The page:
Coal, on the other hand, costs $102 per megawatt-hour to produce.
This recent change could be a sign that the world is on the verge of an energy revolution.
The cost of solar power is decreasing so rapidly, it's now cheaper than coal, based on a new analysis.
A recent report from Lazard shows how the costs of producing electricity from various sources are changing. Energy from utility-scale solar plants — plants that produce electricity that feeds into the grid — has seen the biggest price drop: an 86% decrease since 2009.
The cost of producing one megawatt-hour of electricity — a standard way to measure electricity production — is now around $50 for solar power, according to Lazard's math. The cost of producing one megawatt-hour of electricity from coal, by comparison, is $102 — more than double the cost of solar.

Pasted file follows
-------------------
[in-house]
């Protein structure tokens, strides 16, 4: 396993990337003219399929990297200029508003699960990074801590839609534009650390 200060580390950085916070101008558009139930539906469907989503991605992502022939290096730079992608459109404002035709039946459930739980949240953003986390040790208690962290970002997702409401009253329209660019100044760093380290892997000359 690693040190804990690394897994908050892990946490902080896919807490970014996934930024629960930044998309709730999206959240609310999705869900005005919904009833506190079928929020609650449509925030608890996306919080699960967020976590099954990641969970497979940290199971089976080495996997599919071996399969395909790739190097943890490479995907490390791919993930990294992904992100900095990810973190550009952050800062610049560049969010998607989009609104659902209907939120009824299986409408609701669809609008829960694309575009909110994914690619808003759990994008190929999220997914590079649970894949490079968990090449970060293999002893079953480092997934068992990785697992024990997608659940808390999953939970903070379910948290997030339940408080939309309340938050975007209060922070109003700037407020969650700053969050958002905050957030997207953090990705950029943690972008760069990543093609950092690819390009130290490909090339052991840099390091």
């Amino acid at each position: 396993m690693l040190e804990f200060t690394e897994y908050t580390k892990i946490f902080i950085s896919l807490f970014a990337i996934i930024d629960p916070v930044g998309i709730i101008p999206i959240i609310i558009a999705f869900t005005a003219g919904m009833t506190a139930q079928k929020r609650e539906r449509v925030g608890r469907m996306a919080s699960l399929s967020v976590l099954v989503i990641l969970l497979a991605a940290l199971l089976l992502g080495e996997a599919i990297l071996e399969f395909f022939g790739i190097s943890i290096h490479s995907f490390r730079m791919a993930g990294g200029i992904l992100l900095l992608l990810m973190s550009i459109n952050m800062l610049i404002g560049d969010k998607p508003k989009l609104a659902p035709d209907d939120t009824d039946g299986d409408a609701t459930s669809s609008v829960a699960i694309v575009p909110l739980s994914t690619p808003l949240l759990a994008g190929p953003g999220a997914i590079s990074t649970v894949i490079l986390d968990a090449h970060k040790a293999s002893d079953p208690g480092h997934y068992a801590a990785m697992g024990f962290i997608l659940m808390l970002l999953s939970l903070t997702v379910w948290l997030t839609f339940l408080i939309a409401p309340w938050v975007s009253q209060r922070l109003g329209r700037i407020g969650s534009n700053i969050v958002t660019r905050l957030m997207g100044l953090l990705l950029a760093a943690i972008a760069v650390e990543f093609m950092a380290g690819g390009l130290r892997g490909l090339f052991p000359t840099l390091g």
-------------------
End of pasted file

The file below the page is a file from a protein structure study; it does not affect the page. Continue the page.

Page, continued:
The dramatic change is clear in this chart:
Lazard's analysis is based on a measurement known as the levelized cost of energy analysis (LCOE), which is a way of calculating the total production cost of building and operating an electricity-generating plant.
The rapidly declining cost of solar is a sign that the world may be on the verge of a dramatic change in how we power our buildings and vehicles. The price drop is likely to spur a shift toward renewable power sources like wind and solar and away from fossil fuels like oil and coal.